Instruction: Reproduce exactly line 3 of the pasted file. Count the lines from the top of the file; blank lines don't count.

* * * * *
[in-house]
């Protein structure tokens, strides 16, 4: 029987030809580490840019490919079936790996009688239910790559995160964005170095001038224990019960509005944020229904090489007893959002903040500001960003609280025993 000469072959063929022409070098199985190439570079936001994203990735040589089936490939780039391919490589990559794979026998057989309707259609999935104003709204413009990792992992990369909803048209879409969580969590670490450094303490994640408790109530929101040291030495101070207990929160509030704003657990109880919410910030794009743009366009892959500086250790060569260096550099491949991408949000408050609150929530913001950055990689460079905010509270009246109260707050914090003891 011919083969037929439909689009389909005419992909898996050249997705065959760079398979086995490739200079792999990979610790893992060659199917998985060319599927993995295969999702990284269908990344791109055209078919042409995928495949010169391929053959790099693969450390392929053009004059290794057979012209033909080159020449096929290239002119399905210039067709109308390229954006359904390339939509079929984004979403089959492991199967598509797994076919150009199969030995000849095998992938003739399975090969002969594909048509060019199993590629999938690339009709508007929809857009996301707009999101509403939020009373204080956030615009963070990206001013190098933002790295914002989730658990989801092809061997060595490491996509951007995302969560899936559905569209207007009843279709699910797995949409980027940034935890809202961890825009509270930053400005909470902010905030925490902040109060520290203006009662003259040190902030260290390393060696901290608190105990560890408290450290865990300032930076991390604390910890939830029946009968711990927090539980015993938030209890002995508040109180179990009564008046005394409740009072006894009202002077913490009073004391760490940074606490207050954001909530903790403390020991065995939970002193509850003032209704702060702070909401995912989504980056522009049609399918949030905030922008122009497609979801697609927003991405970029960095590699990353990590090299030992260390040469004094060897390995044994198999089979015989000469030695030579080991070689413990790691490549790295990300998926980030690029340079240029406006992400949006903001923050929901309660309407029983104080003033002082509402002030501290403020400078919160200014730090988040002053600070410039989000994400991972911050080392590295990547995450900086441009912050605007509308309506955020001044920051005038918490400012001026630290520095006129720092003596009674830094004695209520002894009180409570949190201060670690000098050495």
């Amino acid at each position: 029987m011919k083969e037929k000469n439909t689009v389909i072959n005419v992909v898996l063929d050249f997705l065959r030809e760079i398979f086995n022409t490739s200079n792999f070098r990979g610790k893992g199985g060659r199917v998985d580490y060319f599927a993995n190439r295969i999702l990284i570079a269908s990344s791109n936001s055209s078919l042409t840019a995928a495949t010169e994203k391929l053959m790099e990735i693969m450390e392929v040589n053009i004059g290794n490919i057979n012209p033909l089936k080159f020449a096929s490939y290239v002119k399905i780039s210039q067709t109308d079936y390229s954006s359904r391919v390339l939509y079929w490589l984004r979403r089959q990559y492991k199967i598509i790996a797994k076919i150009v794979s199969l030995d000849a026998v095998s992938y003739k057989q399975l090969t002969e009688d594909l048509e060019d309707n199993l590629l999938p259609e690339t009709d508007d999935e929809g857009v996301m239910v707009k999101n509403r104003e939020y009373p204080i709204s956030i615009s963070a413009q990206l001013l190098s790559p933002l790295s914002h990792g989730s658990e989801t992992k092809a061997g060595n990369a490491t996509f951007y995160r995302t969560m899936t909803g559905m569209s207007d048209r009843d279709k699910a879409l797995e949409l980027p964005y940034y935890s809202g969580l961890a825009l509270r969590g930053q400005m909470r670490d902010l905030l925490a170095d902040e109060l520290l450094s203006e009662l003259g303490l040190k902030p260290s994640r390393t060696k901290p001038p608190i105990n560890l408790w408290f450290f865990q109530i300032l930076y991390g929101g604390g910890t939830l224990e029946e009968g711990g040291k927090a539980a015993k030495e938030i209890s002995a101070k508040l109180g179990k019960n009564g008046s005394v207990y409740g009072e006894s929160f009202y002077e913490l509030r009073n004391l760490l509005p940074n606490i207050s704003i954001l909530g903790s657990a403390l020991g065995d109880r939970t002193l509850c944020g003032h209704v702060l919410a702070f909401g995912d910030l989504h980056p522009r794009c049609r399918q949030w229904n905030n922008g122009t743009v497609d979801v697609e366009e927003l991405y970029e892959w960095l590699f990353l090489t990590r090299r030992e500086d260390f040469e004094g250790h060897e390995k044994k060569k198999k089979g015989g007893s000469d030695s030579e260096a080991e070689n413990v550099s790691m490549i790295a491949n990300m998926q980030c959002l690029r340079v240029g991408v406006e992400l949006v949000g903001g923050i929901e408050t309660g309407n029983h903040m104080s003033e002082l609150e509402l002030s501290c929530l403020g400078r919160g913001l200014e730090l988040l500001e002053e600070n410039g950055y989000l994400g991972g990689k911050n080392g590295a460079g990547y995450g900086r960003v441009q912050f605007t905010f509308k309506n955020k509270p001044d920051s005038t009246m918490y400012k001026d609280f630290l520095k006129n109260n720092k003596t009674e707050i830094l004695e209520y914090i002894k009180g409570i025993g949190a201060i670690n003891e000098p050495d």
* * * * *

């Amino acid at each position: 029987m011919k083969e037929k000469n439909t689009v389909i072959n005419v992909v898996l063929d050249f997705l065959r030809e760079i398979f086995n022409t490739s200079n792999f070098r990979g610790k893992g199985g060659r199917v998985d580490y060319f599927a993995n190439r295969i999702l990284i570079a269908s990344s791109n936001s055209s078919l042409t840019a995928a495949t010169e994203k391929l053959m790099e990735i693969m450390e392929v040589n053009i004059g290794n490919i057979n012209p033909l089936k080159f020449a096929s490939y290239v002119k399905i780039s210039q067709t109308d079936y390229s954006s359904r391919v390339l939509y079929w490589l984004r979403r089959q990559y492991k199967i598509i790996a797994k076919i150009v794979s199969l030995d000849a026998v095998s992938y003739k057989q399975l090969t002969e009688d594909l048509e060019d309707n199993l590629l999938p259609e690339t009709d508007d999935e929809g857009v996301m239910v707009k999101n509403r104003e939020y009373p204080i709204s956030i615009s963070a413009q990206l001013l190098s790559p933002l790295s914002h990792g989730s658990e989801t992992k092809a061997g060595n990369a490491t996509f951007y995160r995302t969560m899936t909803g559905m569209s207007d048209r009843d279709k699910a879409l797995e949409l980027p964005y940034y935890s809202g969580l961890a825009l509270r969590g930053q400005m909470r670490d902010l905030l925490a170095d902040e109060l520290l450094s203006e009662l003259g303490l040190k902030p260290s994640r390393t060696k901290p001038p608190i105990n560890l408790w408290f450290f865990q109530i300032l930076y991390g929101g604390g910890t939830l224990e029946e009968g711990g040291k927090a539980a015993k030495e938030i209890s002995a101070k508040l109180g179990k019960n009564g008046s005394v207990y409740g009072e006894s929160f009202y002077e913490l509030r009073n004391l760490l509005p940074n606490i207050s704003i954001l909530g903790s657990a403390l020991g065995d109880r939970t002193l509850c944020g003032h209704v702060l919410a702070f909401g995912d910030l989504h980056p522009r794009c049609r399918q949030w229904n905030n922008g122009t743009v497609d979801v697609e366009e927003l991405y970029e892959w960095l590699f990353l090489t990590r090299r030992e500086d260390f040469e004094g250790h060897e390995k044994k060569k198999k089979g015989g007893s000469d030695s030579e260096a080991e070689n413990v550099s790691m490549i790295a491949n990300m998926q980030c959002l690029r340079v240029g991408v406006e992400l949006v949000g903001g923050i929901e408050t309660g309407n029983h903040m104080s003033e002082l609150e509402l002030s501290c929530l403020g400078r919160g913001l200014e730090l988040l500001e002053e600070n410039g950055y989000l994400g991972g990689k911050n080392g590295a460079g990547y995450g900086r960003v441009q912050f605007t905010f509308k309506n955020k509270p001044d920051s005038t009246m918490y400012k001026d609280f630290l520095k006129n109260n720092k003596t009674e707050i830094l004695e209520y914090i002894k009180g409570i025993g949190a201060i670690n003891e000098p050495d």